Additionally, in a show of solidarity with Georgia, the EU should transfer its entire aid budget for Russia to Georgia. Since 1991, €2.7 billion of assistance has been provided to Russia through the European Commission. As Russia accumulated approximately $600 billion in hard currency reserves and boasts a GDP of over $1 trillion a year, it hardly needs EU aid. Even though the level of assistance has "considerably diminished" in recent years, between €60 million and €100 million per annum has been made available to Russia over the next few years to develop EU-Russia relations in areas of security, justice, and, ironically, crisis management. In reality, this money is designed to elicit cooperation and international compliance with a range of pointless European regulations by a country that has shown itself to be more of an antagonist than a partner. In fact, Russia has promised $420 million in aid for South Ossetia, making a mockery of EU generosity. In light of the recent Russian aggression and geopolitical bullying, the EU should send a message to Moscow by terminating the aid.
Europe's Leverage over Russia
Under the leadership of Nicholas Sarkozy, Europe has thus far steered an unsuccessful path in meaningfully resolving the Georgian crisis. By recognizing South Ossetia and Abkhazia, Moscow signaled that it is not interested in de-escalation, is not (so far) impressed by the West's response, and may be taking Europe for granted. If Russia is not stopped now, it may decide to pursue similar policies in Ukraine and possibly even the Baltic states¾all to the great detriment of European security.
Having negotiated a six-point ceasefire, Russia missed two deadlines for withdrawal and destroyed much of Georgia's infrastructure in the interim. Sarkozy then took the case to the United Nations Security Council (UNSC), where he intensified diplomatic efforts to find a peace agreement. If France is to remain in the driving seat, it must accept that meaningful resolution in the UNSC is unlikely. As a permanent member of the UNSC, Russia has the ability to veto council resolutions, and it has demonstrated that it is quite prepared to do so.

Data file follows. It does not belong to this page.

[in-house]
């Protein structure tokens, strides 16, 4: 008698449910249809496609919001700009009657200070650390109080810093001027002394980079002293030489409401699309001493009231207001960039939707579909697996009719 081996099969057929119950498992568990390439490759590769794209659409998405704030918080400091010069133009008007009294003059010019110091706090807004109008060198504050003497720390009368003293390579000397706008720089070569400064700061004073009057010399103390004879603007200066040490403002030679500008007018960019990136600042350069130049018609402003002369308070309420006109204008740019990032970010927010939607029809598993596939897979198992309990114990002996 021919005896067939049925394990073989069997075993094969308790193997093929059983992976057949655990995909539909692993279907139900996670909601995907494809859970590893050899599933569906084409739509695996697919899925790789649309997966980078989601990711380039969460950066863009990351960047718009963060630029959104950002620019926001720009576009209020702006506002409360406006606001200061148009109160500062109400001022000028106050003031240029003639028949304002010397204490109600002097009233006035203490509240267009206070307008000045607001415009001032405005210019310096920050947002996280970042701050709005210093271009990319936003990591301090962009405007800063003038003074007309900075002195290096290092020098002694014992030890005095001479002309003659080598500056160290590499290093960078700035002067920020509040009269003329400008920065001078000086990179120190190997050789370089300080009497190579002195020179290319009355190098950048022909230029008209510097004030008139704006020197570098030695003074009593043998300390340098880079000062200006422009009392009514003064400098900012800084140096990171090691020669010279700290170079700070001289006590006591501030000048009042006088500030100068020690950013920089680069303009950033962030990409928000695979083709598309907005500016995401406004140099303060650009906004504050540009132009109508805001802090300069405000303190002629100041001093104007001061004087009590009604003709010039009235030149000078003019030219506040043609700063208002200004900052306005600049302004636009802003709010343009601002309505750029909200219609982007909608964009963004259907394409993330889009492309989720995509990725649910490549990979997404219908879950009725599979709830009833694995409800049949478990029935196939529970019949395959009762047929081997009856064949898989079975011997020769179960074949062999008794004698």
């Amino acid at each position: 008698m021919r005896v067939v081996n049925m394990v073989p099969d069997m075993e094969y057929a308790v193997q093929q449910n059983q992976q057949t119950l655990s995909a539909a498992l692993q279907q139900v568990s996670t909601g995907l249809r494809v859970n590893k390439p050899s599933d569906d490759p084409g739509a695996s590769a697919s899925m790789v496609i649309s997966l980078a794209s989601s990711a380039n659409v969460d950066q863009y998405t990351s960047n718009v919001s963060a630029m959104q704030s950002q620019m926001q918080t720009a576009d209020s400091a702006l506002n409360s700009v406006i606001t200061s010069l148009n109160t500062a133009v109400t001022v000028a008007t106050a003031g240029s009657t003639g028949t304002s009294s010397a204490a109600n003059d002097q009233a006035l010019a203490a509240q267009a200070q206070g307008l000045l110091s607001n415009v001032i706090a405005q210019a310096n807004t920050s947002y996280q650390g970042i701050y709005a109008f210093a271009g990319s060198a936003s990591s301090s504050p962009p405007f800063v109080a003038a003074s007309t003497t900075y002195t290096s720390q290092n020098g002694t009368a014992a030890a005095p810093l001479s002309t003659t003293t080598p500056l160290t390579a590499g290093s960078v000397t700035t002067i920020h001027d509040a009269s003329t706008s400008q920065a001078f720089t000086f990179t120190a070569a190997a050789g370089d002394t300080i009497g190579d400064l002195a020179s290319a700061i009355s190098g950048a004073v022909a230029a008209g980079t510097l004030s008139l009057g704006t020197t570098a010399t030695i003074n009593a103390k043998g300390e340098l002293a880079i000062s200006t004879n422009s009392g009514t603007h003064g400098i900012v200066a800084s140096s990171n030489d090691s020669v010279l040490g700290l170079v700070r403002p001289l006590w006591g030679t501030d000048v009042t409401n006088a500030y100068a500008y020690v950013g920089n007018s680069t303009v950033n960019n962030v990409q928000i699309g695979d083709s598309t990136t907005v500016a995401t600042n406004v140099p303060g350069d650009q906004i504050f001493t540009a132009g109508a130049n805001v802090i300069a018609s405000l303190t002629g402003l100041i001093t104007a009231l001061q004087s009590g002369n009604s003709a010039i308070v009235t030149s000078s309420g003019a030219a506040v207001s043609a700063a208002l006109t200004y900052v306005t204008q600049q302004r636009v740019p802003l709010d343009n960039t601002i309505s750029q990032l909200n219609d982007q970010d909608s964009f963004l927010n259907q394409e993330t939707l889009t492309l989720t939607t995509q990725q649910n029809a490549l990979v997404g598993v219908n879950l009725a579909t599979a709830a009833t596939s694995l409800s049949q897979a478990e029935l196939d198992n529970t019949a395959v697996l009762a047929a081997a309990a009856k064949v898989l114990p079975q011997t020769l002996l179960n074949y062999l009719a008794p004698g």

The EU must therefore be prepared to use alternate leverage to pressure Russia. As EU spokesman Martin Selmayr noted, "We can't send stormtroopers, but we have a trade and economic policy we can discuss. We are an economic force." In addition to its commitment on trade and aid, France should begin now to convince its EU partners to take to following concrete measures:
- Withdraw its support for Russia's membership of the World Trade Organization;
- Disinvite Russia from future G-8 meetings;
- Announce that France will sponsor a move in the International Olympic Committee to transfer the Winter 2014 Olympics from the Russian resort of Sochi, which is 20 kilometers from the Russian-Georgian border, to a different location; and
- Suspend negotiation of an EU-Russian trade and investment treaty.
These steps would send a powerful signal to Moscow that the West stands together in confronting Russia's illegal recognition of South Ossetia and Abkhazia and immoral actions in Georgia. Such steps would also undermine Russia's longer-term strategy of dividing the West.
Countering the Bear
It should come as no surprise that "New" Europe wants to see a stronger reaction to the reawakening of Russian aggression. As military strategist Fred Kagan stated, Russia has "established a precedent in Georgia where they think they can use force to defend Russian minorities in other countries." This is the stuff that two world wars, which started in Europe, were made of. Violent conflict is not a thing of the past for Europe, and the sooner Europe equips itself to confront the challenges of a resurgent Russia, the better.
President Sarkozy and Chancellor Merkel have taken a far too ambiguous line against Russia since the start of this conflict, acting in a mixture of roles from mediator to honest broker. Sitting between two chairs may not work any longer. If Europe is to take Moscow's belligerence seriously, it needs to be ready to act-and act with enough toughness to stop the Russian bear in its tracks.
Sally McNamara is Senior Policy Analyst in European Affairs in the Margaret Thatcher Center for Freedom, a division of the Kathryn and Shelby Cullom Davis Institute for International Studies, and Ariel Cohen, Ph.D., is Senior Research Fellow in Russian and Eurasian Studies and International Energy Security in the Douglas and Sarah Allison Center for Foreign Policy Studies, a division of the Davis Institute, at The Heritage Foundation.